January 24, 2017
By several guideline measures, HIV-positive Medicare and Medicaid patients received significantly better care if their provider had a large HIV caseload, according to the results of an 11,000-person analysis. But, overall, the study found "substantial insufficiencies" in some aspects of preventive care for people with HIV.
With antiretroviral-treated people surviving longer, clinical care is evolving to include more primary prevention measures aimed at age-related comorbidities, which may arise at an earlier age and with greater frequency in people with HIV. At the same time, a growing number of patients with HIV means more primary care providers will supervise their management. To guide clinicians in refining HIV care, the U.S. Health Resources and Services Administration (HRSA) recently expanded its list of HIV/AIDS Care Performance Measures. Clinical investigators conducted this study to determine how closely providers follow some of those guidelines in Medicare and Medicaid patients with HIV.
The researchers used Medicare and Medicaid claims data to identify HIV-positive Californians using fee-for-service public insurance in 2010. All patients were in care for the full years of 2009 and 2010. From this analysis, the investigators created two groups: patients using Medicare with or without Medicaid (the Medicare group) and patients using only Medicaid (the Medicaid-only group). The investigators used medical records to assess eight HRSA-recommended quality-of-care outcomes: visit frequency, CD4-cell assessment, viral load (HIV RNA) assessment, influenza vaccination, tuberculosis (TB) testing, lipid profiling, blood glucose testing and Pap testing for women. They divided providers into those who saw 50 or more HIV patients (high-volume providers), those who saw five to 49 HIV patients (medium-volume providers) and those who saw fewer than five HIV patients (low-volume providers). They used logistic regression to assess rates of meeting guidelines according to provider characteristics.
While more than 94% of patients in both the Medicare and Medicaid-only groups had a glucose test, only 72% and 64% had a lipid panel, only 47% and 34% had an annual flu shot and only 19% and 35% were tested for TB. Fewer than half of women in either group had been screened for cervical cancer.
Analyses controlling for patient demographics and clinical characteristics determined that Medicare and Medicaid-only patients seeing low-volume HIV providers met several guidelines significantly less often than patients seeing high-volume providers. For Medicare and Medicaid-only patients seeing low-volume providers, 60% and 45% met visit guidelines, compared with 98% and 97% of those seeing high-volume providers. For Medicare and Medicaid-only patients, 78% and 75% of those seeing low-volume providers had recommended CD4 tests, compared with 91% and 90% of those seeing high-volume providers. Among Medicare patients, 76% seeing low-volume providers versus 87% seeing high-volume providers had guideline-recommended viral load testing.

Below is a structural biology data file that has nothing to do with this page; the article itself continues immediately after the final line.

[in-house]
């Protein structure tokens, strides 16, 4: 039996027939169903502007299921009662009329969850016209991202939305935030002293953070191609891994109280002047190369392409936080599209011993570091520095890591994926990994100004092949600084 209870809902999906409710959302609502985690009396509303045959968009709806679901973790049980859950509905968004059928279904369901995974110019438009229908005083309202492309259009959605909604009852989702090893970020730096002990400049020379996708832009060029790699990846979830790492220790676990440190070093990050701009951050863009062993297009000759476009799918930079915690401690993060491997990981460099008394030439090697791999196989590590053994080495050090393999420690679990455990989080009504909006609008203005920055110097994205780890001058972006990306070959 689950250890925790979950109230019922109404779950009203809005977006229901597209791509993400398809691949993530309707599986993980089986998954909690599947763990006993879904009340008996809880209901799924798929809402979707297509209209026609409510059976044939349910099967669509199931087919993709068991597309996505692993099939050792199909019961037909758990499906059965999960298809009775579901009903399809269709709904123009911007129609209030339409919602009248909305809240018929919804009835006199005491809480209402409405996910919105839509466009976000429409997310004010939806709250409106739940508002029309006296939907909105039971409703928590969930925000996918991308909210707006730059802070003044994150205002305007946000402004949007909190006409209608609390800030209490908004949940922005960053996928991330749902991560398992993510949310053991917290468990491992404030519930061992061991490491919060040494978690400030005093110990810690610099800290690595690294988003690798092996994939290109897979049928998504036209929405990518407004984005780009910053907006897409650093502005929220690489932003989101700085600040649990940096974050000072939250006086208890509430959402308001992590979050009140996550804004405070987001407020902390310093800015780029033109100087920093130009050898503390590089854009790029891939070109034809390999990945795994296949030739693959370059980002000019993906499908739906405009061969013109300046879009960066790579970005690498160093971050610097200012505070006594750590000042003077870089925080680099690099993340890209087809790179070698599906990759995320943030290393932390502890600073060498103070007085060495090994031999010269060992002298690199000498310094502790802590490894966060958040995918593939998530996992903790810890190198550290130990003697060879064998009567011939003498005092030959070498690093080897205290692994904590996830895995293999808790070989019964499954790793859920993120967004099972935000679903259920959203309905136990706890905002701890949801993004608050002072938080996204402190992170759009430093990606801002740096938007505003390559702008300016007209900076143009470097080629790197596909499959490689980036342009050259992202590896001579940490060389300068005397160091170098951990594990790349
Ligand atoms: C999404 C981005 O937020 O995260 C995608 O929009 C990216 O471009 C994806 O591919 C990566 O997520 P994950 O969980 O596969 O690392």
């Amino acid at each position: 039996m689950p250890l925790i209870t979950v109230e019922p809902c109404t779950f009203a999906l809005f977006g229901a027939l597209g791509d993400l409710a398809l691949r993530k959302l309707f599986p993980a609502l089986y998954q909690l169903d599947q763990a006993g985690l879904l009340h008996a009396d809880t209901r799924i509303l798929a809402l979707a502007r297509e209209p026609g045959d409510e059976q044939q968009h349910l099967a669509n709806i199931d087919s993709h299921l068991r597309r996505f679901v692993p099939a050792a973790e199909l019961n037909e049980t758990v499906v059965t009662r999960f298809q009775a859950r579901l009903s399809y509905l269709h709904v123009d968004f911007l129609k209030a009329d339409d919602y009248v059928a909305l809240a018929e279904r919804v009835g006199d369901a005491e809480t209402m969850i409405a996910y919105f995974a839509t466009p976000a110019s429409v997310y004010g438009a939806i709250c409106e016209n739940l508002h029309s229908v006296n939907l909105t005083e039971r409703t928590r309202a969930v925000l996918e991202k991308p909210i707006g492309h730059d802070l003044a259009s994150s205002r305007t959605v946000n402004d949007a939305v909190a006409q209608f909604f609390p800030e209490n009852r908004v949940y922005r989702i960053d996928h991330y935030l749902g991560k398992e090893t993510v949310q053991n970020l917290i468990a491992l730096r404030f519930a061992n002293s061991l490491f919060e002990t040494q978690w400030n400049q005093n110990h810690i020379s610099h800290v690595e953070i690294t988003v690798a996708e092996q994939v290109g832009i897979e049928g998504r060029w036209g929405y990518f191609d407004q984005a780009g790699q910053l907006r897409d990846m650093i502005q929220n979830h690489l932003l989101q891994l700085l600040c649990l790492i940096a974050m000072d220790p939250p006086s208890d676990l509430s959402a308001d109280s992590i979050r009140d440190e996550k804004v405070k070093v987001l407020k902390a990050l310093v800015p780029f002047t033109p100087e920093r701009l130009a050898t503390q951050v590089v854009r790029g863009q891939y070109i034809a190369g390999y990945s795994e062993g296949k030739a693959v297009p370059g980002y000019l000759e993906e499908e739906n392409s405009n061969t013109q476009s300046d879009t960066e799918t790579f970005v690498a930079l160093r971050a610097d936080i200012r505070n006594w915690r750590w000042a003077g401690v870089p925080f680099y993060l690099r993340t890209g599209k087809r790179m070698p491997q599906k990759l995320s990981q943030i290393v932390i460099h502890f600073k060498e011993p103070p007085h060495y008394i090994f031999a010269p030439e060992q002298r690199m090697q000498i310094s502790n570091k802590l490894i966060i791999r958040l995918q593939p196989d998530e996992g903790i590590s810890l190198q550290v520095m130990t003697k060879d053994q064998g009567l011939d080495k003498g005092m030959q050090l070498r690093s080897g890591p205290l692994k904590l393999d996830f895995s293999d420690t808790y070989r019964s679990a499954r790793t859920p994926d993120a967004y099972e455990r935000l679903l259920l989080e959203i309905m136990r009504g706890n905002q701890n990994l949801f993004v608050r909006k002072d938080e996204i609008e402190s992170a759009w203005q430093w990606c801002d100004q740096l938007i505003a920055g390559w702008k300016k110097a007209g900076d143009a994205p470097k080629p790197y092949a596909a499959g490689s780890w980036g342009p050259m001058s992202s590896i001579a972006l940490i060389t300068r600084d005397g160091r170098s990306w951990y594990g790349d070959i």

Lower proportions of Medicare patients seeing low-volume HIV providers than high-volume providers had influenza vaccinations (36% versus 47%) or TB testing (9% versus 22%). For Medicaid-only recipients, 13% seeing a low-volume provider versus 39% seeing a high-volume provider met TB-test guidelines. Among women using Medicaid, fewer with a low-volume provider than a high-volume provider had a Pap test for cervical cancer screening (19% versus 48%).
The researchers conclude that Medicare/Medicaid patients seeing high-volume HIV providers were more likely to receive quality HIV care (as indicated by clinical visit frequency and CD4-cell and viral load testing) and also to receive "preventive care for conditions with greater prevalence" in people with HIV (flu, TB, cervical cancer, high glucose).
The authors note that, as comorbidities increase in aging people with HIV, teams of subspecialists may be needed to manage their care. But such teams, they argue, should include experienced HIV providers because they are more likely to offer both "guideline-consistent HIV care" and screening for conditions linked to HIV. The investigators believe their results "suggest that HIV specialists have weathered the evolution ... of HIV care from a practice largely focused on opportunistic infection management and end-of-life care, to one of highly specialized and nuanced antiretroviral management, to the current era ever-more focused on preventive care and long-term toxicity management."
Mark Mascolini writes about HIV infection.
|Canada-U.S. Study Looks at Age When Cancer Appears in HIV|
|New Clinical Resources: Mental Health Needs of People Aging With HIV/AIDS|
No comments have been made.
The content on this page is free of advertiser influence and was produced by our editorial team. See our content and advertising policies.